Mercedes Benz Stadium in Atlanta, home of Super Bowl LIII, has a rated capacity of 71,000 spectators, expandable to 75,000. The Circus Maximus measured 2,037-feet long by 387-feet wide and seated as many as a quarter-million. Come race day, the city was all but deserted.
Twelve chariots would enter each race, three from each faction. Golden-tipped dolphins were tipped over, to count the laps. Each race ran seven.
A raised median called a spina ran down the center, adorned with stone statuary and obelisks. Ganging up to drive opposing handlers into the stone median or the stands, whipping opponents and even hauling them out of their chariots was not only permitted, it was encouraged.
Tales of poisoned horses and drivers were not unheard of. Lead tablets and amulets were inscribed with curses, spiked through with nails and thrown from the stands. One such curse reads:
I call upon you, oh demon, whoever you are, to ask that from this hour, from this day, from this moment, you torture and kill the horses of the green and white factions and that you kill and crush completely the drivers Calrice, Felix, Primulus, and Romanus, and that you leave not a breath in their bodies.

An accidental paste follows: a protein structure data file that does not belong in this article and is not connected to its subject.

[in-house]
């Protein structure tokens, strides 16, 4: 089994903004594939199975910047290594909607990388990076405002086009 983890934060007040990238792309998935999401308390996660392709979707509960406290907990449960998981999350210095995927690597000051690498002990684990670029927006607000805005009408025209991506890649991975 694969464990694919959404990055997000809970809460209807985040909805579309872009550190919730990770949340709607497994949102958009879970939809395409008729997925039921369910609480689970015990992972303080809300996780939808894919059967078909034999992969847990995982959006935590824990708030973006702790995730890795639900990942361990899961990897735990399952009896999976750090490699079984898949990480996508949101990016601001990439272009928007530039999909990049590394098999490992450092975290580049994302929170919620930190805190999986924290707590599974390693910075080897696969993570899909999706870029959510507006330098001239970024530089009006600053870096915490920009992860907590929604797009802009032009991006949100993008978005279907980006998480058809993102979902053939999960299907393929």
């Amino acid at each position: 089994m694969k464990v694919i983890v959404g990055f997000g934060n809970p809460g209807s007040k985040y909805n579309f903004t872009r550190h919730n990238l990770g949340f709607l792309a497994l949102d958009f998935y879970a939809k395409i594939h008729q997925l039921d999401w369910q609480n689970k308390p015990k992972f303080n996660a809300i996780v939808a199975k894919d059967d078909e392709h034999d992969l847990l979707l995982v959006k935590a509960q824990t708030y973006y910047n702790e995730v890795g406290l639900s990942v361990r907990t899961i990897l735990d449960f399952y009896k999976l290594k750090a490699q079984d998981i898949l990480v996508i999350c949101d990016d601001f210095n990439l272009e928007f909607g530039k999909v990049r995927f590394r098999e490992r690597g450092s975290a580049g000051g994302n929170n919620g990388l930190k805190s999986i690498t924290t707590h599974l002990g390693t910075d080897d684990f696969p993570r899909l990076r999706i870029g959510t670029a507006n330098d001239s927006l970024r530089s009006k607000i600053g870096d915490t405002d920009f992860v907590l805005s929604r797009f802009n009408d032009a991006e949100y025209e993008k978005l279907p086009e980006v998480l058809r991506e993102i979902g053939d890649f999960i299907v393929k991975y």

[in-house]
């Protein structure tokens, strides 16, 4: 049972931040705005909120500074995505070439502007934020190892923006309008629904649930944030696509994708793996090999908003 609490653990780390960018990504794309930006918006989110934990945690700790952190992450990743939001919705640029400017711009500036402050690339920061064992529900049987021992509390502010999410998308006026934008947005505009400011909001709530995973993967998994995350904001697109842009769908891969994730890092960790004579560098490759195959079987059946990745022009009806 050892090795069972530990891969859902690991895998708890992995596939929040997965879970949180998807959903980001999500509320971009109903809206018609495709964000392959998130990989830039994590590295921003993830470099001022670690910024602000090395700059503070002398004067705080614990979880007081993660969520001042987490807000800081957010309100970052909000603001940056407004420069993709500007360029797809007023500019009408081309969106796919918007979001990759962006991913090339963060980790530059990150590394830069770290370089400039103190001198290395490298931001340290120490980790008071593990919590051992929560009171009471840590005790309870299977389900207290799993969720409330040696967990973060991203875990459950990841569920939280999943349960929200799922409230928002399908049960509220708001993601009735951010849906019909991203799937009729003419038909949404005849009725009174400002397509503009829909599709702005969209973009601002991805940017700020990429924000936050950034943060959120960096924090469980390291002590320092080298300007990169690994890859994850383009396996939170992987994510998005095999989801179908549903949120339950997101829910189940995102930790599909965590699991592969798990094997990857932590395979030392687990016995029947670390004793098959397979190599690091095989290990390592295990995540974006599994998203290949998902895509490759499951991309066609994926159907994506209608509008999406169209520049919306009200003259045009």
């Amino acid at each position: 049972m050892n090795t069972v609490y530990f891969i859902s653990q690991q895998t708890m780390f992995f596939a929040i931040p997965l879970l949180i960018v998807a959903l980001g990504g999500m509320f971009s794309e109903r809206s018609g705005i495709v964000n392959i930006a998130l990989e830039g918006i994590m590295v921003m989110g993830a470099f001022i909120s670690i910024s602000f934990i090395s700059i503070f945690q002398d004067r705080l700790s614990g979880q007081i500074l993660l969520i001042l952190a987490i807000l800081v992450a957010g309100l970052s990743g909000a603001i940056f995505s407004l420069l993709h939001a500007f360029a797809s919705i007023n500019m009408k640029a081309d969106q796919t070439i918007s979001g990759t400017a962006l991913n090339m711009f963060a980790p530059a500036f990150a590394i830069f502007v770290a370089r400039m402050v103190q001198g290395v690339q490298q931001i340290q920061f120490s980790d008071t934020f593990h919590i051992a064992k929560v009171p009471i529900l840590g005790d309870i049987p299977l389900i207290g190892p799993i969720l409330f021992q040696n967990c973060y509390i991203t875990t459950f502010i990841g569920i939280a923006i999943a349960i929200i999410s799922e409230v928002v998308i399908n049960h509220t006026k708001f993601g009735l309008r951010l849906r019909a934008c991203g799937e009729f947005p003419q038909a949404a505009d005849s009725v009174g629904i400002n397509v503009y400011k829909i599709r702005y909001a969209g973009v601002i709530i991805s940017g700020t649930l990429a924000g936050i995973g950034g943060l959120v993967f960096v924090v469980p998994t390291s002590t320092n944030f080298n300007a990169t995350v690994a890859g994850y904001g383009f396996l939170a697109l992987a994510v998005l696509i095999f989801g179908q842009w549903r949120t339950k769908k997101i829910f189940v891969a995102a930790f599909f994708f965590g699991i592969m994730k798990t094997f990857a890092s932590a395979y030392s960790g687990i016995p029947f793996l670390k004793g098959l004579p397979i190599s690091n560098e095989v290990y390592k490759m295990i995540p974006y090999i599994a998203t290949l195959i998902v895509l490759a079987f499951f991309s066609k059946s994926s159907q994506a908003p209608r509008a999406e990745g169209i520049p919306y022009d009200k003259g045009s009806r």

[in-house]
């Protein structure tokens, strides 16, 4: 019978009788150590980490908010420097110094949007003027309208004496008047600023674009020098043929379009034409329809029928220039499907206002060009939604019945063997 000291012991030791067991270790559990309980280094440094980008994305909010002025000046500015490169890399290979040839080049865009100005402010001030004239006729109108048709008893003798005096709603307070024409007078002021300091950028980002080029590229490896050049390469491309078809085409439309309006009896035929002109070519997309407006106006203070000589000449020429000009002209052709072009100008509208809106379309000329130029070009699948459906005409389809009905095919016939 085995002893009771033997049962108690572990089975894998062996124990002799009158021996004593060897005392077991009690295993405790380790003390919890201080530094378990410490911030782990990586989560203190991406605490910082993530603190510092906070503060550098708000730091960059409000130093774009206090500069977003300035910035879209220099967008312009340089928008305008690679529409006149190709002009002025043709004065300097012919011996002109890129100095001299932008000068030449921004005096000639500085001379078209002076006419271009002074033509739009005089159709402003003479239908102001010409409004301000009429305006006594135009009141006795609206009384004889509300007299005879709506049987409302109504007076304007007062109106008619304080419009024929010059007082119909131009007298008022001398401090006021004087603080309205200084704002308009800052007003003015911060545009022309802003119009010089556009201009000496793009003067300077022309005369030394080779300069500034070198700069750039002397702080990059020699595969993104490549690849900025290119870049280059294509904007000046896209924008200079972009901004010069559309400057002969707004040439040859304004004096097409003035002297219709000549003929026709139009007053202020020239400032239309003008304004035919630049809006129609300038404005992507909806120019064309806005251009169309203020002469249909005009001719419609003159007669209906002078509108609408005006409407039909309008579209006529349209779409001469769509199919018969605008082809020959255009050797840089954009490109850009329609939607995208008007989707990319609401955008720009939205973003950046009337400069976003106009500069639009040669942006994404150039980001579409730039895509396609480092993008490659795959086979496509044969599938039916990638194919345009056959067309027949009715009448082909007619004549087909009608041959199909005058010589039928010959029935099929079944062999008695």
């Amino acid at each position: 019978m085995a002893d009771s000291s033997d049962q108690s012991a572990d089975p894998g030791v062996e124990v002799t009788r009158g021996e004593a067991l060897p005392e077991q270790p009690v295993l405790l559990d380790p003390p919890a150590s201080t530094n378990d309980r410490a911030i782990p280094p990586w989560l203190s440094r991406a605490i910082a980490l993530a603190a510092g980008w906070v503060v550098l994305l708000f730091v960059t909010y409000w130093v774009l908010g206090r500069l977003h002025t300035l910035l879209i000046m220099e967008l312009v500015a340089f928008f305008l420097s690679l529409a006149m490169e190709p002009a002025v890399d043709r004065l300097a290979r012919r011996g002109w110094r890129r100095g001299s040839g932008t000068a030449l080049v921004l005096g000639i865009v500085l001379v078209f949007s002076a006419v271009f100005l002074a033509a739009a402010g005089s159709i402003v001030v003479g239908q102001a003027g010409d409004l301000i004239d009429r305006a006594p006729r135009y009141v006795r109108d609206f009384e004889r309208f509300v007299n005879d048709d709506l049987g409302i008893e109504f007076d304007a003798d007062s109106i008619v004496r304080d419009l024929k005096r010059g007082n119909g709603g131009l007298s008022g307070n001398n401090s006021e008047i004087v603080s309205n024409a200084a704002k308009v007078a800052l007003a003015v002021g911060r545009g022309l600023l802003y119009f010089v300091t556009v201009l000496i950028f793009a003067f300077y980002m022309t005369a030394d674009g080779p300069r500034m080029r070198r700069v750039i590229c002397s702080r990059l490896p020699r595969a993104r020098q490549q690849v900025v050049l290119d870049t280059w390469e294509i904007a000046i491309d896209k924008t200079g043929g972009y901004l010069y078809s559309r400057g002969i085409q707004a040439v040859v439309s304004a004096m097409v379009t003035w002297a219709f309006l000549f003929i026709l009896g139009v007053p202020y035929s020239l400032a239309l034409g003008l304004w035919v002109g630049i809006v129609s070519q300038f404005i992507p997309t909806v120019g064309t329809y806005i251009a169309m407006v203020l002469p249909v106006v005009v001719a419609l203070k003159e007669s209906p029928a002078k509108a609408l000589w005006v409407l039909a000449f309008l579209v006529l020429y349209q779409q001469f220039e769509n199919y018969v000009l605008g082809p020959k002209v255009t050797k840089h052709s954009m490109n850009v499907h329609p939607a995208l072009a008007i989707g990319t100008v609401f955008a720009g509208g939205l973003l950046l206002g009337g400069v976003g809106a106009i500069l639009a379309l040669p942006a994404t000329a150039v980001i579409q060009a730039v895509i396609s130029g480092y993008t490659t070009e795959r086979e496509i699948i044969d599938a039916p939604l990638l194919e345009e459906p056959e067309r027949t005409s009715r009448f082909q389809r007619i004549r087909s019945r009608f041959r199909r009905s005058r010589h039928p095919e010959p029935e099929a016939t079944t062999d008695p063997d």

Racing chariots were as light as possible and extremely flimsy, to increase speed. With no suspension, even a bump could throw a driver into the path of oncoming teams. Clogs were built into lattice floors, to hold the driver’s feet. Teams of two (biga), three (triga) and four (quadriga) horses were common, but teams as large as six were not unheard of. Though it was rare, ten-horse teams were known to take the field.
While Greek drivers held the reins in their hands, Roman charioteers wrapped them around the waist. Unsurprisingly, any driver thrown out would be dragged to death or trampled, unless able to cut himself free.
Crashes were frequent and spectacular, often killing or maiming driver and horse, alike. Such wrecks were called naufragia, a Latin word translating as”shipwreck”. As many as forty chariots crashed in one catastrophic wreck, near Delphi.
It is often said to “Beware the old man in a land where men die young“. The Roman countryside was dotted with the graves of twenty-year old chariot drivers. Yet, on this day in 138, the Spanish driver Gaius Appuleius Diocles was only midway through a 24-year career, spanning 4,257 races. He won 1,462 of them and placed in another 1,438.
Diocles wasn’t the “winningest” driver in Rome, though he did own an extremely rare ducenarius, a horse which had won at least 200 races. Flavius Scorpus scored 2,048 victories before being killed in a wreck at the age of twenty-seven. Pompeius Muscosus won 3,559. Diocles was the master of the “come from behind” victory. Crowds loved it. In his 24 years, Diocles went from White to Green to Red factions amassing an impressive 35,863,120 sesterces, over the course of a long career.
It was enough to keep the entire city of Rome in grain for a year, equivalent to $15 Billion, today. Not bad for a guy whose name indicates he probably started out a slave, freed by a guy named Gaius Appuleius.